Yesterday I uploaded part 1 of this two part post. If you are coming to this page directly from a search engine, please read part 1 first, especially as it contains links to the stories on other websites that prompted me to write on this topic.

Today most airlines have a strong preference for refunding money spent on a buying a ticket in the form of a voucher rathar than cash. But any electronic form of voucher must surely be much more efficient than a paper based process. Yesterday I linked to a story on a 10 page paper voucher mailed to a passenger. Today I’m outlining an alternate electronic process. Note that whilst I am referring to refunds below, a similar logic applies to electronic gift vouchers which have been available from Qantas since Q3 2008.

In the not too distant future many airlines will be using electronic miscellaneous document servers fully integrated into the revenue accounting process to eliminate a lot of paper in the back office; but some airlines aren’t waiting for this and have already implemented creative ways of achieving a similar level of efficiency. For example, by using Airline Robotics (disclosure: my product) to automatically process the refund, deduct the original cancellation fee, enter a fake segment, extend the life of the PNR beyond 330 days and then cancel it after 365 days you get an e-Voucher containing the residual stored value that is much more efficient than the old paper based way of doing this.   

By using a fake segment, the airline can then get an SSR frequent traveller linked to this segment and Amadeus is able to retrieve all PNRs for a given frequent flier so the website can then display an exhaustive list of all upcoming flights AND unused vouchers for that particular traveller. This is shown on the Manage My Booking page in the servicing flow of the website. Naturally as the PNR contains the passenger name, the voucher cannot be transferred to another person.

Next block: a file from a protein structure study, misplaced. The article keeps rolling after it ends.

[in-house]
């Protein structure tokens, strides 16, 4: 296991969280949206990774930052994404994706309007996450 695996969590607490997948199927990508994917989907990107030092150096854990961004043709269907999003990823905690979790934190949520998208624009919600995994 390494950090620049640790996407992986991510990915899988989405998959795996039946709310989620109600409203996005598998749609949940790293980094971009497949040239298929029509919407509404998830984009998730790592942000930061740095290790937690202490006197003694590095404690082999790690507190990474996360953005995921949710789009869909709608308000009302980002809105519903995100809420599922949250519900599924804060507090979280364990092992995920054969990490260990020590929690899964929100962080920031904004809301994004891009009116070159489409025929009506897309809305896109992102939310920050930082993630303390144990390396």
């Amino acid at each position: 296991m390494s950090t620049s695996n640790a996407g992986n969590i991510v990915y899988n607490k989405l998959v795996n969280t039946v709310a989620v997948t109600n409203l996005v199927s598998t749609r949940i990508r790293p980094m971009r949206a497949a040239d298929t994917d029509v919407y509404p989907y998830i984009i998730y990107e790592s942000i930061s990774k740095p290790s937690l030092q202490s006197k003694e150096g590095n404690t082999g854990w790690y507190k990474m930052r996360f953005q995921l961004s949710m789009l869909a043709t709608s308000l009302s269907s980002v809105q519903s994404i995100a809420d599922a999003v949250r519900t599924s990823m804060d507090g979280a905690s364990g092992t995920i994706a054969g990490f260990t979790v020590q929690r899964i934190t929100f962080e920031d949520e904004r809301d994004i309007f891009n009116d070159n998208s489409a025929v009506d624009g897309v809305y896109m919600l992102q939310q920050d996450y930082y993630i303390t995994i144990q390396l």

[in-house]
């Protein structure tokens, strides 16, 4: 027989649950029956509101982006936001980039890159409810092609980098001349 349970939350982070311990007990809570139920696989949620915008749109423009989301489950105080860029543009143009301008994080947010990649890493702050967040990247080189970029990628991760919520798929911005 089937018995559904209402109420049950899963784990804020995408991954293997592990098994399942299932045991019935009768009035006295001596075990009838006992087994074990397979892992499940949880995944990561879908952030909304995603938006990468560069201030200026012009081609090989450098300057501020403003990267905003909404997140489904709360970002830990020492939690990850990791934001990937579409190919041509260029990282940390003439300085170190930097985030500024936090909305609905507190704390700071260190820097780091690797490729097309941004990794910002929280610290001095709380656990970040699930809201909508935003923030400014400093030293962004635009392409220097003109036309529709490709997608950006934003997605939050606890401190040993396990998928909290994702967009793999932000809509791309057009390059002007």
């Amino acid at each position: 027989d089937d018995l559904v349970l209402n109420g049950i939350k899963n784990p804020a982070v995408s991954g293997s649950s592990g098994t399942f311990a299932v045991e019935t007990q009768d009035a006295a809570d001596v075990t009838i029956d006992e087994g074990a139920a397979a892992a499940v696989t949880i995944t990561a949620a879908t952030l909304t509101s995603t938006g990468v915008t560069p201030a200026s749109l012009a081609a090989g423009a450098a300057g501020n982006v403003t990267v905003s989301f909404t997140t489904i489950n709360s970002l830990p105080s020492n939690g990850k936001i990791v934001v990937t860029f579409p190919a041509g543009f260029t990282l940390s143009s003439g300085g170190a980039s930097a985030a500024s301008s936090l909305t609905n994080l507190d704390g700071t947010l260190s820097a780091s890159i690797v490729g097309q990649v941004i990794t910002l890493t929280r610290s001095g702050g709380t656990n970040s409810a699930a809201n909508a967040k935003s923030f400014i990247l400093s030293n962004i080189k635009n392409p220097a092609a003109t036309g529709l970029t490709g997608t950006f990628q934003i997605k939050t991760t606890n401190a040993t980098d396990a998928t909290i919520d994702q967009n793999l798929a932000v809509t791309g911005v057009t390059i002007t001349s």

There are a few other advantages of this approach, apart from the obvious benefit that it is already in production today. Firstly, it can be based originally on a domestic one way combinable fare, but then redeemed on a international journey using an itinerary filed fare. This is harder than it sounds, as some other electronic refund or ticket exchanging products are currently unable to do this. Secondly, it is fully integrated into the accounting processes as it is based on the PNR – this is one thing that many companies trying to sell ancillary revenue generating products to airlines underestimate the importance of; if your product requires a change to accounting systems and processes within an airline it will rarely get past first base. Thirdly, and not really an amazing thing for Amadeus but definintely a benefit to the airline – the credit shell can be reused multiple times without having to pay a new PNR creation fee!  

As you can see, innovation is not just about what is easily visisble to any shopper on an airline website. Some of the really interesting innovation is happening in automating back office processes in the airline direct sales channel. Despite the significant cost savings to be had, I’m not holding my breath waiting for trophies like my fortunate colleagues running both the internet booking engine and the custom user interface layer for the websites seem to win all to often. But life could be a lot worse.